The core of the Six Sigma quality management approach is measurement of defects in order to get as close to zero defects as possible. Sigma is a statistical term that measures how far a process deviates from total accuracy or perfection. The process sigma, which is also known as the sigma level, is a measure of process capability. The higher the process sigma, the more capable the process is. A Six Sigma process has a short-term (DPMO) process sigma of 6. When determining the long-term process sigma, 1.5 is subtracted from the short-term metric, so that the long-term process sigma for a Six Sigma process is 4.5.
Six Sigma is often wrongly defined as "3.4 defects per million products," when in fact, Six Sigma is actually defined as 3.4 defects per million opportunities (DPMO). Six Sigma's goal is to improve all processes to that level or better.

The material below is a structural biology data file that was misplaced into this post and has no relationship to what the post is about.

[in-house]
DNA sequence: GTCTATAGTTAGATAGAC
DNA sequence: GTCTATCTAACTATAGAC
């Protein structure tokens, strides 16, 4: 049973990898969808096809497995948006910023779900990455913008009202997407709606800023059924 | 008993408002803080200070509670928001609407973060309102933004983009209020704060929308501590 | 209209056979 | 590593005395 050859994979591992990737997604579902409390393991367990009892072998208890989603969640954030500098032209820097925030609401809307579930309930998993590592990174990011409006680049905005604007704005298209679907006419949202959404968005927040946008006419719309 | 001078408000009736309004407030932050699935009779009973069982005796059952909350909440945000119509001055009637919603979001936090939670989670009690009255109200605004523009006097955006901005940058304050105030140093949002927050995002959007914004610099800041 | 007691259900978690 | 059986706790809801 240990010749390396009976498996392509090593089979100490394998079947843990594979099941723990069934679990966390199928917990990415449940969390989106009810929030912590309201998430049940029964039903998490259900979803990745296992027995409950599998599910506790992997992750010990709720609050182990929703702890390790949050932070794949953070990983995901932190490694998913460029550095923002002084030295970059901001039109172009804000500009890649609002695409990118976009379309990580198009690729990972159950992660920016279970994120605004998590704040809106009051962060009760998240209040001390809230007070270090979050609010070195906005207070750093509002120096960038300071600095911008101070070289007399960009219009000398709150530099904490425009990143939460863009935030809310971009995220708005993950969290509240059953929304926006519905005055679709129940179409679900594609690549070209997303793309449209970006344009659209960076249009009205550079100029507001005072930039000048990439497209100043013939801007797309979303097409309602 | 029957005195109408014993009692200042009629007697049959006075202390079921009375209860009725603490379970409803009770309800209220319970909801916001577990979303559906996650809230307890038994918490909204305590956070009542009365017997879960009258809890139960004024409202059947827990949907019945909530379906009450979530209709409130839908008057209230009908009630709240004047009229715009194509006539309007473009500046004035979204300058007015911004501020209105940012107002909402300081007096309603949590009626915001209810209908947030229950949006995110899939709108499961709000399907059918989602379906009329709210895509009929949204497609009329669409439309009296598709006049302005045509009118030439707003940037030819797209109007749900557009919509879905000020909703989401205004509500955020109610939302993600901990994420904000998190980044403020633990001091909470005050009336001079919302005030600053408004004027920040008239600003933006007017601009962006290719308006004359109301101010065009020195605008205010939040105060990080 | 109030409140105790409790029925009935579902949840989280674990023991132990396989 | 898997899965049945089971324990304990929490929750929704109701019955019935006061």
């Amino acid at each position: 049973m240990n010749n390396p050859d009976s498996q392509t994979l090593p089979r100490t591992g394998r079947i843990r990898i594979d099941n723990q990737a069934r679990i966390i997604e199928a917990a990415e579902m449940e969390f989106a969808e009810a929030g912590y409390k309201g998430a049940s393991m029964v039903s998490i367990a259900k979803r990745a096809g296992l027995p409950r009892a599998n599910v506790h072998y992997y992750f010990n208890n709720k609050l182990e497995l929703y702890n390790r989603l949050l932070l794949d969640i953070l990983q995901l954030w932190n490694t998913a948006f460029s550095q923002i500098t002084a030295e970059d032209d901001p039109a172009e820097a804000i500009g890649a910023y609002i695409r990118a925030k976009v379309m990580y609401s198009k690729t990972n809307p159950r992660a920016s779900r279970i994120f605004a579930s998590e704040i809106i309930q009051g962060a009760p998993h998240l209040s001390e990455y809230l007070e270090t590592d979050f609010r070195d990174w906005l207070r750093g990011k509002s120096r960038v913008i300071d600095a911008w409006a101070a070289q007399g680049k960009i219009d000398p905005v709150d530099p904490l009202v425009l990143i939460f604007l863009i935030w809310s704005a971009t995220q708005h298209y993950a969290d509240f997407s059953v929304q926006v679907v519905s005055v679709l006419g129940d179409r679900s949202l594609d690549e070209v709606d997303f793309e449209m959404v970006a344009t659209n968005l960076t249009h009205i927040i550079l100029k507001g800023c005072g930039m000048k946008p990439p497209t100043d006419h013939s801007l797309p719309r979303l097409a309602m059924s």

To determine the number of opportunities a process contains, one should think of the number of opportunities in which a defect may occur. For example, if you are measuring emergency department (ED) stat turnaround times from order to completion, a defect would be any result not reported within the specified turnaround time. Opportunities for defects (delays) can occur in the three phases of laboratory testing (preanalytical, analytical, and post-analytical phases).
An example of DPMO and process sigma (sigma level) measurement is given on the following page.